Winter mortality of the blue crab (Callinectes sapidus) in the Chesapeake Bay
Bauer, Laurie Jean
Miller, Thomas J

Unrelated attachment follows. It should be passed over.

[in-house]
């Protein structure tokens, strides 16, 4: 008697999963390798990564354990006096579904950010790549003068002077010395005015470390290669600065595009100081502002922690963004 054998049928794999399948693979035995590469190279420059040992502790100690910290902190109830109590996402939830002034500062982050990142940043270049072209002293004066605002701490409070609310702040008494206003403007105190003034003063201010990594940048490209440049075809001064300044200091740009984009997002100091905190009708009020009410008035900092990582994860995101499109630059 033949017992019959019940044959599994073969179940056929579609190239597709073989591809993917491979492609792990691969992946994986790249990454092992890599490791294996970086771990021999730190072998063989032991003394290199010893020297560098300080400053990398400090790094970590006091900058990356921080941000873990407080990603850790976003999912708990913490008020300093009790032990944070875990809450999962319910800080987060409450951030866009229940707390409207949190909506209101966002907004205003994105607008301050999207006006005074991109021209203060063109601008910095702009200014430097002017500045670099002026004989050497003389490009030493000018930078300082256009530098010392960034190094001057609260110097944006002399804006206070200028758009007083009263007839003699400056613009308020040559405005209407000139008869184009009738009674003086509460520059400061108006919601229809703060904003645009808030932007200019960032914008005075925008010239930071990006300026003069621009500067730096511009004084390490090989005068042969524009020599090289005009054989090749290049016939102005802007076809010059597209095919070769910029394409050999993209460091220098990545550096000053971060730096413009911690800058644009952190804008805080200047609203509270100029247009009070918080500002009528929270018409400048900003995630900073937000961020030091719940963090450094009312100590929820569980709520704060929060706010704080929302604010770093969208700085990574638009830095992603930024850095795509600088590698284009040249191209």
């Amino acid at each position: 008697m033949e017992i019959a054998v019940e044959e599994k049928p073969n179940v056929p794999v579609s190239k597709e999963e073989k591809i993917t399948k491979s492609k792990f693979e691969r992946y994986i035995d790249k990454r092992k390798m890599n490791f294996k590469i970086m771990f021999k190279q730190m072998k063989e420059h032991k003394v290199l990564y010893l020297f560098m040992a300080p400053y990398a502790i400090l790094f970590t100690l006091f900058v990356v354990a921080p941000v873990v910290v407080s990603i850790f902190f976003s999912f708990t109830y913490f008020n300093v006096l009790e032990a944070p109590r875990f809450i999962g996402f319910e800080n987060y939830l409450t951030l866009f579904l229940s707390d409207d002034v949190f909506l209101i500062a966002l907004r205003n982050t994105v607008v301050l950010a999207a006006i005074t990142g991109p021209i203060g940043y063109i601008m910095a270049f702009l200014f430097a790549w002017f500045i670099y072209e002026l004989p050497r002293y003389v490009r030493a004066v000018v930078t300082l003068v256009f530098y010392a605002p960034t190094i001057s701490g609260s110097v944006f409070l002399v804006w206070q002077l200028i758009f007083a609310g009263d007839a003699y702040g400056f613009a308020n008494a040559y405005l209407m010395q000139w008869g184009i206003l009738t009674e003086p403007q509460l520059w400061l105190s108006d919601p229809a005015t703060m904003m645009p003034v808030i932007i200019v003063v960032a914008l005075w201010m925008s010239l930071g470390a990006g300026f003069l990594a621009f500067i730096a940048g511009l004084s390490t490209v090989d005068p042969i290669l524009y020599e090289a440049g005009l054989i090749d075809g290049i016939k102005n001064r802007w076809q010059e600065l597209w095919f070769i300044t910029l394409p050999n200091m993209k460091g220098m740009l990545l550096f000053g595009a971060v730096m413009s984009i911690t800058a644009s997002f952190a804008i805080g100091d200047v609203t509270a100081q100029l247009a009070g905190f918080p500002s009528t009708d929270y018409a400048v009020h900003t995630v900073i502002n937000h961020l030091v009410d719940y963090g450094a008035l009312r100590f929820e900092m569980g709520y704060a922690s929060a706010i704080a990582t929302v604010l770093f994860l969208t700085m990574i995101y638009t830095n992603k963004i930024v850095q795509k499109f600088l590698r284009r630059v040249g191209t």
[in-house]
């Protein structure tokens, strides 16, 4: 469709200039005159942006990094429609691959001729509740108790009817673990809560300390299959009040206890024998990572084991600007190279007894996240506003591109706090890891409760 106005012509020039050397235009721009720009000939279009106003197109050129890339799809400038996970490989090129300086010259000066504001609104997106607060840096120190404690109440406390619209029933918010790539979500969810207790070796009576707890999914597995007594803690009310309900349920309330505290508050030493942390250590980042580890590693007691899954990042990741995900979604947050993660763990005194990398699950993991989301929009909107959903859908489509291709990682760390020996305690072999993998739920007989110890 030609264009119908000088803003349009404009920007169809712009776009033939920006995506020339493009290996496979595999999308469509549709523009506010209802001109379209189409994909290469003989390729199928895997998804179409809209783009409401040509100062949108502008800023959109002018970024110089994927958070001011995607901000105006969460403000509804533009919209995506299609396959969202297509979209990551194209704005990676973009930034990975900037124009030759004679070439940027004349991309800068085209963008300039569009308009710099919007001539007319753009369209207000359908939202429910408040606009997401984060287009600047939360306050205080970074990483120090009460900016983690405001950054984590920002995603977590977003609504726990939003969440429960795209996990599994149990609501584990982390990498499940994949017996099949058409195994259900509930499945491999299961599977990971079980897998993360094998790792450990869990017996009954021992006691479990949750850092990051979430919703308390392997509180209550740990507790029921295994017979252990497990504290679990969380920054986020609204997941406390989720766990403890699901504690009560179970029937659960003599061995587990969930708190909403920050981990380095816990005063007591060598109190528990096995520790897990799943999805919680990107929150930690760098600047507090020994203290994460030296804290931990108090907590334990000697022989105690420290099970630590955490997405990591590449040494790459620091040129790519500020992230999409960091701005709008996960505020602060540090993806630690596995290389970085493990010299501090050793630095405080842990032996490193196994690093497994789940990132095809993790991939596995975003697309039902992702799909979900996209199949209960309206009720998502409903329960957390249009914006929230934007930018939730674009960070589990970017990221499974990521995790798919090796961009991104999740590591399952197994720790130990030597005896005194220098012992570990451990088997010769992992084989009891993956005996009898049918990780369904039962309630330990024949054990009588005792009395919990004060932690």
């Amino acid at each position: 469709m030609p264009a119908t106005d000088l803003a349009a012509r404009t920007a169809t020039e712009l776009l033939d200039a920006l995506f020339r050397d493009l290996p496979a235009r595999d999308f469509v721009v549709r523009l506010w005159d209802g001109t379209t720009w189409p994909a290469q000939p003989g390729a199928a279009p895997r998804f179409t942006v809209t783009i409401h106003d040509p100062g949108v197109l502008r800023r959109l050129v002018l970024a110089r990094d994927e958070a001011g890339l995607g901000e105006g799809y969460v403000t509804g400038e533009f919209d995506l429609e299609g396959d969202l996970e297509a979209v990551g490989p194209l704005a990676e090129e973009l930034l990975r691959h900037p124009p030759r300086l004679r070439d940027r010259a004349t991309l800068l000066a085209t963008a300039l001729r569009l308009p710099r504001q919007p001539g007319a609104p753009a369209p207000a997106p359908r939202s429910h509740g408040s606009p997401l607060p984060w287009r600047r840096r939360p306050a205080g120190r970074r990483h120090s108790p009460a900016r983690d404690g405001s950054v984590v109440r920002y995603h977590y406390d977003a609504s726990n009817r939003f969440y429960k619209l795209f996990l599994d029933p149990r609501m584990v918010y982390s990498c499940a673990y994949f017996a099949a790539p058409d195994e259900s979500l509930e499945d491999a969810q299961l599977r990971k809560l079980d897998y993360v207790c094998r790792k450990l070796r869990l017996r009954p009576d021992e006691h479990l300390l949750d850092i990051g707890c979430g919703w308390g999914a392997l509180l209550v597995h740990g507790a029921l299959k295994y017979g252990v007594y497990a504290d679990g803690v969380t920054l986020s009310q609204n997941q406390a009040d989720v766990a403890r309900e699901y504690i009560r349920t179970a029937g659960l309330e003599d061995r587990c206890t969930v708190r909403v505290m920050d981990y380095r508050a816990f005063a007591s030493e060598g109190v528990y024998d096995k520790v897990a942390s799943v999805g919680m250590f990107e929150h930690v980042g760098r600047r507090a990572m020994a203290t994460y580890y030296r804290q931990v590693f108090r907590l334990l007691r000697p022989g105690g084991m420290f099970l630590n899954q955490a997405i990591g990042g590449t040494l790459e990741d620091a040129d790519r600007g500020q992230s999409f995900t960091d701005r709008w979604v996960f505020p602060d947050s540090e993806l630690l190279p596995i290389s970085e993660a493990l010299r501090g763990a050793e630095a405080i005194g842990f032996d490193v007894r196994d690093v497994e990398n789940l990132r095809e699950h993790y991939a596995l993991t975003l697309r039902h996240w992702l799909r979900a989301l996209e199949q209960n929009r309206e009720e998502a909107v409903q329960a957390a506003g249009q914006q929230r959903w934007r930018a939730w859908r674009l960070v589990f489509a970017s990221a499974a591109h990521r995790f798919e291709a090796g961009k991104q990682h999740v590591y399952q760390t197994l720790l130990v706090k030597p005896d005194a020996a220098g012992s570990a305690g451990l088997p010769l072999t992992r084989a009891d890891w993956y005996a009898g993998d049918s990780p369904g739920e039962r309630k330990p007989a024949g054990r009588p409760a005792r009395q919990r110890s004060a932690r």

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Over its range, the blue crab (Callinectes sapidus) is exposed to a wide range of environmental conditions. At mid-latitudes, within its range, overwintering mortality may play an important role in regulating local blue crab populations. A 121-day 2x2x2 factorial experiment was used to test for the effects of temperature (3&#61616;C, 5&#61616;C), salinity (10, 25) and sediment (sediment, no sediment) on survival. An accelerated failure time model was fit to the survival data. Time to death significantly increased with increasing temperature, salinity, and crab size. I applied a temperature and salinity-dependent survival model to empirical temperature and salinity data to explore spatial and interannual patterns in overwintering mortality in the Chesapeake Bay. Predicted survival was highest in the warmer, saline waters of the lower Bay and decreased with increasing latitude. There was also significant interannual variation in that predicted survival was lowest after the severe winters of 1996 and 2003.